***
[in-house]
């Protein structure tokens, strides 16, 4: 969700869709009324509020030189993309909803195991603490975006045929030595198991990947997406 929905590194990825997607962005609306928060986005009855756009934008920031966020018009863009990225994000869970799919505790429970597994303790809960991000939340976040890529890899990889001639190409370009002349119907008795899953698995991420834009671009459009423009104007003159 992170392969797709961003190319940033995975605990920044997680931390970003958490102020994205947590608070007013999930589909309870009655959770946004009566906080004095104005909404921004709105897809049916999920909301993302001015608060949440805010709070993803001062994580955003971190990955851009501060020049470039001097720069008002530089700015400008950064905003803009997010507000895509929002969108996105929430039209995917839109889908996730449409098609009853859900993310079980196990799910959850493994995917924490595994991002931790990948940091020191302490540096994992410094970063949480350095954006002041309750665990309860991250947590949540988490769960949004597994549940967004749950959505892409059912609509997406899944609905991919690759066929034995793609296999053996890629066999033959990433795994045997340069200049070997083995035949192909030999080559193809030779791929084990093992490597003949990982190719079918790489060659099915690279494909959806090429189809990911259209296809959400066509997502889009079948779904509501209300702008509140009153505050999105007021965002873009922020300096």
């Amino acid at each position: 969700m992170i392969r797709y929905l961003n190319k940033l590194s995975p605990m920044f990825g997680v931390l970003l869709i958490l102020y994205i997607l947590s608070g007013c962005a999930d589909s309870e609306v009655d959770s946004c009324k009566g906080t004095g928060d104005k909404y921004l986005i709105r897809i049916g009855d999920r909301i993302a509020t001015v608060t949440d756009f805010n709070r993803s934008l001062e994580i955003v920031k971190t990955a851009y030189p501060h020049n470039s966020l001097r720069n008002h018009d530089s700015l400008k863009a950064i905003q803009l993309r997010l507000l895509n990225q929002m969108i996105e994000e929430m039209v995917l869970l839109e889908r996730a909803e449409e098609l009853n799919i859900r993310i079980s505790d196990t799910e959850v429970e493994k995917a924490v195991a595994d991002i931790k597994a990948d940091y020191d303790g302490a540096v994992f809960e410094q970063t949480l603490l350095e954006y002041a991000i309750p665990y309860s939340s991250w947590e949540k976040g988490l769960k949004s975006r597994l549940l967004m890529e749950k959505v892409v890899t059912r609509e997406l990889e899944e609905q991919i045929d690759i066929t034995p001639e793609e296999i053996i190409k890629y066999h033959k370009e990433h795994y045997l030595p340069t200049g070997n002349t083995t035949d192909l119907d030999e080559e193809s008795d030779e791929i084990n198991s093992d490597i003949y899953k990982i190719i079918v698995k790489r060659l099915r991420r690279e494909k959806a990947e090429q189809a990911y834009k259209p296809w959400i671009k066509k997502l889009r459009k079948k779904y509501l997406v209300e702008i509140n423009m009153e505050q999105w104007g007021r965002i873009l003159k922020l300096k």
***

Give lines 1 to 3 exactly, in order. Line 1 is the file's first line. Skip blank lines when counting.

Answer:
[in-house]
């Protein structure tokens, strides 16, 4: 969700869709009324509020030189993309909803195991603490975006045929030595198991990947997406 929905590194990825997607962005609306928060986005009855756009934008920031966020018009863009990225994000869970799919505790429970597994303790809960991000939340976040890529890899990889001639190409370009002349119907008795899953698995991420834009671009459009423009104007003159 992170392969797709961003190319940033995975605990920044997680931390970003958490102020994205947590608070007013999930589909309870009655959770946004009566906080004095104005909404921004709105897809049916999920909301993302001015608060949440805010709070993803001062994580955003971190990955851009501060020049470039001097720069008002530089700015400008950064905003803009997010507000895509929002969108996105929430039209995917839109889908996730449409098609009853859900993310079980196990799910959850493994995917924490595994991002931790990948940091020191302490540096994992410094970063949480350095954006002041309750665990309860991250947590949540988490769960949004597994549940967004749950959505892409059912609509997406899944609905991919690759066929034995793609296999053996890629066999033959990433795994045997340069200049070997083995035949192909030999080559193809030779791929084990093992490597003949990982190719079918790489060659099915690279494909959806090429189809990911259209296809959400066509997502889009079948779904509501209300702008509140009153505050999105007021965002873009922020300096």
């Amino acid at each position: 969700m992170i392969r797709y929905l961003n190319k940033l590194s995975p605990m920044f990825g997680v931390l970003l869709i958490l102020y994205i997607l947590s608070g007013c962005a999930d589909s309870e609306v009655d959770s946004c009324k009566g906080t004095g928060d104005k909404y921004l986005i709105r897809i049916g009855d999920r909301i993302a509020t001015v608060t949440d756009f805010n709070r993803s934008l001062e994580i955003v920031k971190t990955a851009y030189p501060h020049n470039s966020l001097r720069n008002h018009d530089s700015l400008k863009a950064i905003q803009l993309r997010l507000l895509n990225q929002m969108i996105e994000e929430m039209v995917l869970l839109e889908r996730a909803e449409e098609l009853n799919i859900r993310i079980s505790d196990t799910e959850v429970e493994k995917a924490v195991a595994d991002i931790k597994a990948d940091y020191d303790g302490a540096v994992f809960e410094q970063t949480l603490l350095e954006y002041a991000i309750p665990y309860s939340s991250w947590e949540k976040g988490l769960k949004s975006r597994l549940l967004m890529e749950k959505v892409v890899t059912r609509e997406l990889e899944e609905q991919i045929d690759i066929t034995p001639e793609e296999i053996i190409k890629y066999h033959k370009e990433h795994y045997l030595p340069t200049g070997n002349t083995t035949d192909l119907d030999e080559e193809s008795d030779e791929i084990n198991s093992d490597i003949y899953k990982i190719i079918v698995k790489r060659l099915r991420r690279e494909k959806a990947e090429q189809a990911y834009k259209p296809w959400i671009k066509k997502l889009r459009k079948k779904y509501l997406v209300e702008i509140n423009m009153e505050q999105w104007g007021r965002i873009l003159k922020l300096k």